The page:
Israel and Rwanda recently signed an agreement whereby asylum seekers can be sent there even without their consent.
Asylum seekers have been sent to Rwanda for the past three years as part of a plan encouraging voluntary emigration.
Israeli human rights organizations say that not only does the arrangement violate the UN refugee's charter, but studies confirm that the prospects of the asylum seekers in Rwanda are quite dismal.
Professor Galia Sabar, President of the Ruppin Academic Center, Chair of African Studies at Tel Aviv University and a scholar of Immigration, was the first to examine what actually happened to the Sudanese and Eritreans who left "willingly" to Rwanda with a promise that they would be able to start a new life there.
"Eritrean and Sudanese asylum seekers cannot be returned to their country of origin according to the UN charter," explained Sabar. "But Israel assumes that since he is a black African, we can send him to another African country. But how can he cope there? He has no work, he does not speak the language, the state does not offer a social net and he is not in a familiar or welcoming environment."
Professor Sabar discovered that almost all those expelled to Rwanda did not remain there and shortly after arrival proceeded to look for a better place to settle.
"Rwanda is a small, relatively centralized state with lots of surveillance. There are a lot of security forces that on the one hand offers a feeling of safety but on the other hand it is obvious (that the state is watching you)."
Rwanda has only recently dragged itself out of a terrible civil war and the government did succeed in stabilizing the country and reconstructing its infrastructure and economic and educational systems, but it is questionable whether immigrants reap any of the new benefits.
"Will they be safe? Will they be able to work?" asked Sabar. " By sending an already weak population to poor and weak states we are sending the asylum seekers back into a cycle of deprivation."
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According to the agreement, Israel will pay Rwanda $5,000 for every asylum seeker sent there. However, the Rwandan foreign minister recently announced that a larger sum is necessary in order to offer the asylum seekers any prospect of a decent life.
However, experts believe that the money will not reach the asylum seekers but is rather a payoff by the Israeli government to Rwanda. "I believe that Rwanda wants the money but does not want the asylum seekers themselves. This is clearly human trafficking," Sabar surmised.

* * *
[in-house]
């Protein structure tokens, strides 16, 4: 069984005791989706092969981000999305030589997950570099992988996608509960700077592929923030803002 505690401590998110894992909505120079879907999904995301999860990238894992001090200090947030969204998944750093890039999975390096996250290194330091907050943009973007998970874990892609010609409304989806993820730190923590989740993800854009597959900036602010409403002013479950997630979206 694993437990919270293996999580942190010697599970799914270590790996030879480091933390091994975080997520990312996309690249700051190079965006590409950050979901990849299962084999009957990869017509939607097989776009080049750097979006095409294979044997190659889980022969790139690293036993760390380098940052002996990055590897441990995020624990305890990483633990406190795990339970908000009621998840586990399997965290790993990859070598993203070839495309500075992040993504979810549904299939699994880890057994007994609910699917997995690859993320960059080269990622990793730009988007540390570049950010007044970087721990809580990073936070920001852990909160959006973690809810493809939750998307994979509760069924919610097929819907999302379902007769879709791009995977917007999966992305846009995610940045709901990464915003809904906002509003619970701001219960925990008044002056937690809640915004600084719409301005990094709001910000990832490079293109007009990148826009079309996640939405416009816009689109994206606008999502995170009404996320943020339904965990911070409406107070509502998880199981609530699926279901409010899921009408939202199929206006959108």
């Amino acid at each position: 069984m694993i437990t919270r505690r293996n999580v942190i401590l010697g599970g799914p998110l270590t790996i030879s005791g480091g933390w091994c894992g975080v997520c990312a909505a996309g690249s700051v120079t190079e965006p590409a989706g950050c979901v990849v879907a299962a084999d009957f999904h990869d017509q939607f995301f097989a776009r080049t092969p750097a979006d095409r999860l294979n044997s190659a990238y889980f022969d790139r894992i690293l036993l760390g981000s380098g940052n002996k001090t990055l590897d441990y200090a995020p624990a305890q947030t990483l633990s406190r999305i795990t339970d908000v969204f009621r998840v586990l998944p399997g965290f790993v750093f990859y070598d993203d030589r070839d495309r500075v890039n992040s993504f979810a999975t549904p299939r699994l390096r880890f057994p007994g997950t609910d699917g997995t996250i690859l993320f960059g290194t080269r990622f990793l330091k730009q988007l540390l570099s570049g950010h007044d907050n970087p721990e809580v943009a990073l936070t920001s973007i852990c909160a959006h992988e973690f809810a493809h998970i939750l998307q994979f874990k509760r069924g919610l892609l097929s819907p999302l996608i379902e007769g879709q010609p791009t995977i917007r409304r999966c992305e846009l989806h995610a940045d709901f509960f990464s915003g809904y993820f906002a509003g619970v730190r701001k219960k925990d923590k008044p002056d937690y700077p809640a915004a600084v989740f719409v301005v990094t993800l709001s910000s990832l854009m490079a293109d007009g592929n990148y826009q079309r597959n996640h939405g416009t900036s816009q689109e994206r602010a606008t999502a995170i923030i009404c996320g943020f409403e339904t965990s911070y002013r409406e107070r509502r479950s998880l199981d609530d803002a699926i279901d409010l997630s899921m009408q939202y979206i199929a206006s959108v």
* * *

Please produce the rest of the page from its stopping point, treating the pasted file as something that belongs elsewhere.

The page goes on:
In addition to the fee being paid to the government, Israel is paying each expellee $3,500 in addition to a one way ticket to Rwanda. But it is that stipend itself which may be posing the greatest danger to their safety.
"Whoever receives these people knows that they have at least $3,500 cash in their pocket, possibly much more if they brought along savings," says Sigal Rozen, Public Policy Coordinator at the Hotline for Refugees and Migrants. "They are therefore targets for robbery, even by the authorities. We know of many cases where they are arrested and demanded to pay a ransom for their release. It would have been better to send them without money."
Rozen described how the authorities in Africa rob the refugees: "During a night drive in the desert, police confiscate their money. Instead of being used to build a future it makes them a target."
The Israeli government, according to Rozen, is violating the International Convention on Refugees and turning a blind eye towards the abuse.
"They found their way here and we are obligated to provide them with shelter according to the agreement to which Israel is a signatory. We cannot decide to send them to corrupt countries that cannot guarantee their safety, but that is what is happening in fact," charged Rozen.
"We are unaware of the above complaints. On the contrary, those who leave willingly receive a generous exit package and a paid-for flight ticket to their destination.